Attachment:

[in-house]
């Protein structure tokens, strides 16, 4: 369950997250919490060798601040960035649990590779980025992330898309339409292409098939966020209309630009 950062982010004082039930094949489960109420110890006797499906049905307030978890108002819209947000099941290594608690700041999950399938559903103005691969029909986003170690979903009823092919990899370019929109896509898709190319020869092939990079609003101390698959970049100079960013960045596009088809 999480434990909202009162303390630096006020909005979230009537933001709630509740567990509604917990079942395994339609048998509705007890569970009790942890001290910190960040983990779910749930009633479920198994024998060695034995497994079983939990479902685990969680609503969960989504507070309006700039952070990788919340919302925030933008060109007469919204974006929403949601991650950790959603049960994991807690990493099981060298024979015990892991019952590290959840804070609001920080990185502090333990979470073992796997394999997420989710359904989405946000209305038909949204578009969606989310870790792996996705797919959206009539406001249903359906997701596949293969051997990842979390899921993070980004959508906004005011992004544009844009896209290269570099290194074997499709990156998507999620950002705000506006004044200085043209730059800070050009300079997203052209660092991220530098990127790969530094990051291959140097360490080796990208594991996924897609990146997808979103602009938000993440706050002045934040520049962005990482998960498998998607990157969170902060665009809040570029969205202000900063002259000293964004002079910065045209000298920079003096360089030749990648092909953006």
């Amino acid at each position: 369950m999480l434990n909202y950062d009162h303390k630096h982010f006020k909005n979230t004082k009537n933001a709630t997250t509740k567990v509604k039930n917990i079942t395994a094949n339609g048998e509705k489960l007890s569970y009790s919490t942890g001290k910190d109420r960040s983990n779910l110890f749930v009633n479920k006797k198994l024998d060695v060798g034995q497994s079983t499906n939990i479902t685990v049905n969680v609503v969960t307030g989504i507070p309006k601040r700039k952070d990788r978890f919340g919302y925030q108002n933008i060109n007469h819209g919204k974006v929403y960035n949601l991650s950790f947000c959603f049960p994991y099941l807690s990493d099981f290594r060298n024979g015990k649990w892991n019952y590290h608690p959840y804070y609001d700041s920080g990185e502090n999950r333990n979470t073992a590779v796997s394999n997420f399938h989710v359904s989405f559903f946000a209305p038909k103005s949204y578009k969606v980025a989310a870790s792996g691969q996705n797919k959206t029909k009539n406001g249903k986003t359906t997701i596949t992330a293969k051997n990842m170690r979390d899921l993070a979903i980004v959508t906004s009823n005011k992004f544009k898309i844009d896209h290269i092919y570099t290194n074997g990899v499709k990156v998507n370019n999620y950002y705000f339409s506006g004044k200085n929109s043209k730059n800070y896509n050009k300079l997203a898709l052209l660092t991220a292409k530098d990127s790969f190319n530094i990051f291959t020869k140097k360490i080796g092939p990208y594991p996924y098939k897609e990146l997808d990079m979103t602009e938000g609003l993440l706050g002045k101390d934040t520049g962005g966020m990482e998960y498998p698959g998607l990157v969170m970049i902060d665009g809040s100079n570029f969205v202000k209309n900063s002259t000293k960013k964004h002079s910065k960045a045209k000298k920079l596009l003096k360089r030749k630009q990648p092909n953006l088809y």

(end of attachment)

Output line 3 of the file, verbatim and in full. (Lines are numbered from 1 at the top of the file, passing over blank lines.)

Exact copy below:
């Amino acid at each position: 369950m999480l434990n909202y950062d009162h303390k630096h982010f006020k909005n979230t004082k009537n933001a709630t997250t509740k567990v509604k039930n917990i079942t395994a094949n339609g048998e509705k489960l007890s569970y009790s919490t942890g001290k910190d109420r960040s983990n779910l110890f749930v009633n479920k006797k198994l024998d060695v060798g034995q497994s079983t499906n939990i479902t685990v049905n969680v609503v969960t307030g989504i507070p309006k601040r700039k952070d990788r978890f919340g919302y925030q108002n933008i060109n007469h819209g919204k974006v929403y960035n949601l991650s950790f947000c959603f049960p994991y099941l807690s990493d099981f290594r060298n024979g015990k649990w892991n019952y590290h608690p959840y804070y609001d700041s920080g990185e502090n999950r333990n979470t073992a590779v796997s394999n997420f399938h989710v359904s989405f559903f946000a209305p038909k103005s949204y578009k969606v980025a989310a870790s792996g691969q996705n797919k959206t029909k009539n406001g249903k986003t359906t997701i596949t992330a293969k051997n990842m170690r979390d899921l993070a979903i980004v959508t906004s009823n005011k992004f544009k898309i844009d896209h290269i092919y570099t290194n074997g990899v499709k990156v998507n370019n999620y950002y705000f339409s506006g004044k200085n929109s043209k730059n800070y896509n050009k300079l997203a898709l052209l660092t991220a292409k530098d990127s790969f190319n530094i990051f291959t020869k140097k360490i080796g092939p990208y594991p996924y098939k897609e990146l997808d990079m979103t602009e938000g609003l993440l706050g002045k101390d934040t520049g962005g966020m990482e998960y498998p698959g998607l990157v969170m970049i902060d665009g809040s100079n570029f969205v202000k209309n900063s002259t000293k960013k964004h002079s910065k960045a045209k000298k920079l596009l003096k360089r030749k630009q990648p092909n953006l088809y």